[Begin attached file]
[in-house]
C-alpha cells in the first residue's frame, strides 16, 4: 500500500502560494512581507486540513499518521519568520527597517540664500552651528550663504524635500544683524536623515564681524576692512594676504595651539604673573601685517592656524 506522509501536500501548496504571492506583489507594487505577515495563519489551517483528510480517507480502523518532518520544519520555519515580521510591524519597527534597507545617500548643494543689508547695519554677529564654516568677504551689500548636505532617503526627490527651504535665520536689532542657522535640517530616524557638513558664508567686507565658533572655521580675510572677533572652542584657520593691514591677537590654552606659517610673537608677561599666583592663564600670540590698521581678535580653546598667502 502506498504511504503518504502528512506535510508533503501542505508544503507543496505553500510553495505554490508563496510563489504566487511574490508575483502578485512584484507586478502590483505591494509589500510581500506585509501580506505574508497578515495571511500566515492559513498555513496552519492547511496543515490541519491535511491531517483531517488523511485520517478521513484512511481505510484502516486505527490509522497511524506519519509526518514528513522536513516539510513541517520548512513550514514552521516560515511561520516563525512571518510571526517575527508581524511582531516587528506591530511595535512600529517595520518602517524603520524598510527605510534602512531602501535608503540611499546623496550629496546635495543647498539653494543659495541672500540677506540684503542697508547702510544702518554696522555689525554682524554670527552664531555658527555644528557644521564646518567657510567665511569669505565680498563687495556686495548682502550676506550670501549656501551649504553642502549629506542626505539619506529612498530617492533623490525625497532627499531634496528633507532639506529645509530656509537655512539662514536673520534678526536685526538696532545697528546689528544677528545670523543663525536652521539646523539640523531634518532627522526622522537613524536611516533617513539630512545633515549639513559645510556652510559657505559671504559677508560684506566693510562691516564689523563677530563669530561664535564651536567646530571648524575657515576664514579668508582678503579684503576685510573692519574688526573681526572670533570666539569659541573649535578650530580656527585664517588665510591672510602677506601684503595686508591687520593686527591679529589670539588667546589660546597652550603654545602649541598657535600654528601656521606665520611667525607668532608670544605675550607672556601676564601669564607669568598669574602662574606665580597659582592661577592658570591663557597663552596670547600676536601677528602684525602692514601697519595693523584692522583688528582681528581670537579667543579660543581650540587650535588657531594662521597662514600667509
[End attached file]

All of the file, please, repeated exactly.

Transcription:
[in-house]
C-alpha cells in the first residue's frame, strides 16, 4: 500500500502560494512581507486540513499518521519568520527597517540664500552651528550663504524635500544683524536623515564681524576692512594676504595651539604673573601685517592656524 506522509501536500501548496504571492506583489507594487505577515495563519489551517483528510480517507480502523518532518520544519520555519515580521510591524519597527534597507545617500548643494543689508547695519554677529564654516568677504551689500548636505532617503526627490527651504535665520536689532542657522535640517530616524557638513558664508567686507565658533572655521580675510572677533572652542584657520593691514591677537590654552606659517610673537608677561599666583592663564600670540590698521581678535580653546598667502 502506498504511504503518504502528512506535510508533503501542505508544503507543496505553500510553495505554490508563496510563489504566487511574490508575483502578485512584484507586478502590483505591494509589500510581500506585509501580506505574508497578515495571511500566515492559513498555513496552519492547511496543515490541519491535511491531517483531517488523511485520517478521513484512511481505510484502516486505527490509522497511524506519519509526518514528513522536513516539510513541517520548512513550514514552521516560515511561520516563525512571518510571526517575527508581524511582531516587528506591530511595535512600529517595520518602517524603520524598510527605510534602512531602501535608503540611499546623496550629496546635495543647498539653494543659495541672500540677506540684503542697508547702510544702518554696522555689525554682524554670527552664531555658527555644528557644521564646518567657510567665511569669505565680498563687495556686495548682502550676506550670501549656501551649504553642502549629506542626505539619506529612498530617492533623490525625497532627499531634496528633507532639506529645509530656509537655512539662514536673520534678526536685526538696532545697528546689528544677528545670523543663525536652521539646523539640523531634518532627522526622522537613524536611516533617513539630512545633515549639513559645510556652510559657505559671504559677508560684506566693510562691516564689523563677530563669530561664535564651536567646530571648524575657515576664514579668508582678503579684503576685510573692519574688526573681526572670533570666539569659541573649535578650530580656527585664517588665510591672510602677506601684503595686508591687520593686527591679529589670539588667546589660546597652550603654545602649541598657535600654528601656521606665520611667525607668532608670544605675550607672556601676564601669564607669568598669574602662574606665580597659582592661577592658570591663557597663552596670547600676536601677528602684525602692514601697519595693523584692522583688528582681528581670537579667543579660543581650540587650535588657531594662521597662514600667509